- EV/Invested Capital: This ratio, which has an equity analog in the price to book ratio, is determined most critically by the return on invested capital earned by the firm. High return on invested capital will lead to high EV/Capital ratios, something important to tech firms.
- Reinvestment Rate: This metric measures how much of the company's earnings are invested back into the business, with a high rate demonstrating a firm investing in its future.
- Pre-Tax Operating Margin: Operating margins can be compared across companies with different debt ratios and tax rates since it's prior to financial expenses and taxes. Pretax operating income is one of the best barometers for the basic health of a business because it measures both the revenue and expenses associated with the company's primary business activities. Most venture firms agree that tech companies need high margins to be successful.
- Cash as a Percentage of Revenues: By far the most important factor in the model. Cash as a percentage of revenues shows how much cash the company has in comparison to its size. Since the tech industry can be finicky, cash can mean either survival through tough times or an opportunity to invest when the right chance comes along.
- P/BV (Negative): A ratio that compares market value to book value, calculated by dividing the current closing price of the stock by the latest quarter’s book value per share. Book value is the total value of all the company’s assets shareholders would receive if the company ever liquidated. The price to book ratio is a good indicator of whether or not a company is over or undervalued, and varies greatly between industries. For example, industries that require more infrastructure capital and machinery will have lower price to book value ratios than industries like banking or consulting which do not require extensive amounts of physical infrastructure. For basic materials, an industry heavily dependent on machinery and infrastructure capital, the model showed a tendency for higher ratings for companies with lower price to book ratios.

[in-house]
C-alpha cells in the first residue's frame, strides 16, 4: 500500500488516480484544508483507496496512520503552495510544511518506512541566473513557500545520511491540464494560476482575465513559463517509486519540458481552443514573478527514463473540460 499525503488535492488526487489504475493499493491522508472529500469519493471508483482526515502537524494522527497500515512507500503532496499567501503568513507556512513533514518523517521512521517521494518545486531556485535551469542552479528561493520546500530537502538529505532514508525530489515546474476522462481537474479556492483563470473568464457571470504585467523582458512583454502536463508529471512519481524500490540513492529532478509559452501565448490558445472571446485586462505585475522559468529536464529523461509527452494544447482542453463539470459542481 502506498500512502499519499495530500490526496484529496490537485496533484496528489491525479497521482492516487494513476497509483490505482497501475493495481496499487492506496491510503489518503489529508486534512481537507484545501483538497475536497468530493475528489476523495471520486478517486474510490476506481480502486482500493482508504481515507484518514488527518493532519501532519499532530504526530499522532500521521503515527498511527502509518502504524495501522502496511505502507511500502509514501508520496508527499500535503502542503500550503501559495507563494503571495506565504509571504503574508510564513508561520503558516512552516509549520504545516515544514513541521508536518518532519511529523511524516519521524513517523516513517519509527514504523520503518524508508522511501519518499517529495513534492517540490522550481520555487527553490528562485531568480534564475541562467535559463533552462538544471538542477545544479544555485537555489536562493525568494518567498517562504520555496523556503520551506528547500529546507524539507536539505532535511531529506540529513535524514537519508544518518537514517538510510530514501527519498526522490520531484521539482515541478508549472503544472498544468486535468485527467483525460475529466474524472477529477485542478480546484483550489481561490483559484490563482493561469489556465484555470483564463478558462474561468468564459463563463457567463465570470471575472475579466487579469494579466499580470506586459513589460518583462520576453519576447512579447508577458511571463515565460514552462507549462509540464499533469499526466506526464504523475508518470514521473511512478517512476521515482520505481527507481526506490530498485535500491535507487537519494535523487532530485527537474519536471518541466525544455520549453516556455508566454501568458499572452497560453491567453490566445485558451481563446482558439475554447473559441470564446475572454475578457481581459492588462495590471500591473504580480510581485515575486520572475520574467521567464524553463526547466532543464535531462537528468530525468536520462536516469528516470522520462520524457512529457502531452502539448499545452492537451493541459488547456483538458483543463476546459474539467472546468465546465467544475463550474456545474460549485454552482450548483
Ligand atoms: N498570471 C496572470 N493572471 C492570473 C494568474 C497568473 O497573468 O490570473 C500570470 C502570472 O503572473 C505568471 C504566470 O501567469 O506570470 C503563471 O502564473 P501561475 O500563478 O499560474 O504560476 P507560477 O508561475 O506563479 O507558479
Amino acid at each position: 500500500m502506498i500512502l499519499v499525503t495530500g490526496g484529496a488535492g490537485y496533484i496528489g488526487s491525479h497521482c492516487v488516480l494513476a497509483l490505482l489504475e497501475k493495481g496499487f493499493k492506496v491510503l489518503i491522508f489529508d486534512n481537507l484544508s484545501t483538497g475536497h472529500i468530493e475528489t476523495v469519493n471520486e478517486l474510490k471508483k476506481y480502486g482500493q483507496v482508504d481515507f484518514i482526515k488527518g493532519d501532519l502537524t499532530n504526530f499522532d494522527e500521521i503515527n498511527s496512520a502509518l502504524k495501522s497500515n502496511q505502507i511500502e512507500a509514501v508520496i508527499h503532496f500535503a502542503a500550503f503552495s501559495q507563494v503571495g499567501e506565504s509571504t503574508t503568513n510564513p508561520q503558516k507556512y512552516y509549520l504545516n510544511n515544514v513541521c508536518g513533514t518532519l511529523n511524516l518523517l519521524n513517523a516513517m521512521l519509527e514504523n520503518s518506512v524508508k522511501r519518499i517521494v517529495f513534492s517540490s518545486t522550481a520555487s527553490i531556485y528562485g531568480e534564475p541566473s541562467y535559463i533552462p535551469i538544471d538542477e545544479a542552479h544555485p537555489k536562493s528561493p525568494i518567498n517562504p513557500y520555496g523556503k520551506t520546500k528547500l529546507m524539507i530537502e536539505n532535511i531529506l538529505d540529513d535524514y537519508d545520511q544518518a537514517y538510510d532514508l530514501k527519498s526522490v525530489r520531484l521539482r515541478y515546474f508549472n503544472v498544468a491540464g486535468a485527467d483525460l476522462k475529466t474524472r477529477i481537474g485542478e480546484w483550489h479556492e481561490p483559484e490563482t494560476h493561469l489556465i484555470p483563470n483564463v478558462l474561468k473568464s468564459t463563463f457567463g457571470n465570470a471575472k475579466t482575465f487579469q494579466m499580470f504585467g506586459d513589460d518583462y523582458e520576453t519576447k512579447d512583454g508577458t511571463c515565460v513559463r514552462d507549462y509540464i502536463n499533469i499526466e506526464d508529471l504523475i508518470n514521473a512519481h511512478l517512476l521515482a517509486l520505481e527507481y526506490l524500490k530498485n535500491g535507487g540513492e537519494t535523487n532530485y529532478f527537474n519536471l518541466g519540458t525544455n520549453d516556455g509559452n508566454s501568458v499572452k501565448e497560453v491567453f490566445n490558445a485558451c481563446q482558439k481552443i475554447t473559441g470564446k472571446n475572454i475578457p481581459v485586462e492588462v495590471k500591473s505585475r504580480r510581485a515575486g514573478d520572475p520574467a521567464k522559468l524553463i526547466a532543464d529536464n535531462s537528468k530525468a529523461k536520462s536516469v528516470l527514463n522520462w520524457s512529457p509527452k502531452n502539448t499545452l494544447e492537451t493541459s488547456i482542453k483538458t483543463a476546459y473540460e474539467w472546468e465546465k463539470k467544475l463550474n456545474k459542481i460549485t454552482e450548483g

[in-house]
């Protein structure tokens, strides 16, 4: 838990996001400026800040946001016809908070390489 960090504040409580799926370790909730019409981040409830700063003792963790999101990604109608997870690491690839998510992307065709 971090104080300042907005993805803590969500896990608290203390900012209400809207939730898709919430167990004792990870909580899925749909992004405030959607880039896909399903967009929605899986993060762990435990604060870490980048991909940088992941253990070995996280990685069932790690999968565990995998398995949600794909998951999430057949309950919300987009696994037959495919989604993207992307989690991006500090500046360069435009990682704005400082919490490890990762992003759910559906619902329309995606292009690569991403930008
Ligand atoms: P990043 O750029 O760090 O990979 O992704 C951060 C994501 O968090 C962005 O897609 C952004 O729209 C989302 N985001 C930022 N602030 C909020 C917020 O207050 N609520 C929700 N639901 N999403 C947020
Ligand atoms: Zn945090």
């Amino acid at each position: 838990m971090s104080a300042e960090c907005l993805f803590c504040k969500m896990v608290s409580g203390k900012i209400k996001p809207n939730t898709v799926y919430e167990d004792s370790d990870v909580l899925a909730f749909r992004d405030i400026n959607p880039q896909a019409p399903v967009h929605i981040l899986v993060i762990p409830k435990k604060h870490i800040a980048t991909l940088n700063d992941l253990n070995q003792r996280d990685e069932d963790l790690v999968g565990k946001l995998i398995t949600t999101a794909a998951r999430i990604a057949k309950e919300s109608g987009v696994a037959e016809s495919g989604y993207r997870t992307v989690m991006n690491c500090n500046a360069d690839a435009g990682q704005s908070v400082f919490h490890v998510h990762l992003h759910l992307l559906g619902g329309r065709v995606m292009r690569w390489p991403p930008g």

- Invested Capital: Represents the total cash investment that shareholders and debt holders have made in the company. The most common way to calculate invested capital is to add all the total debt and lease obligations to the amount of equity in the firm and then subtract the non-operating cash and investments. Essentially, basic materials stocks tend to do better with more invested capital. Logically, this makes sense as those companies with more invested capital can afford more machinery, produce more goods, and increase returns.
- Depreciation (Negative): A decrease in an asset’s value is generally caused by unfavorable market conditions. Depreciation on capital assets used for further means of production also occurs naturally overtime due to continued use. For the basic materials sector, high and excessive depreciation tends to have a negative effect on a company's prospects as basic materials stocks with quickly depreciating assets lose book value and subsuquently net worth.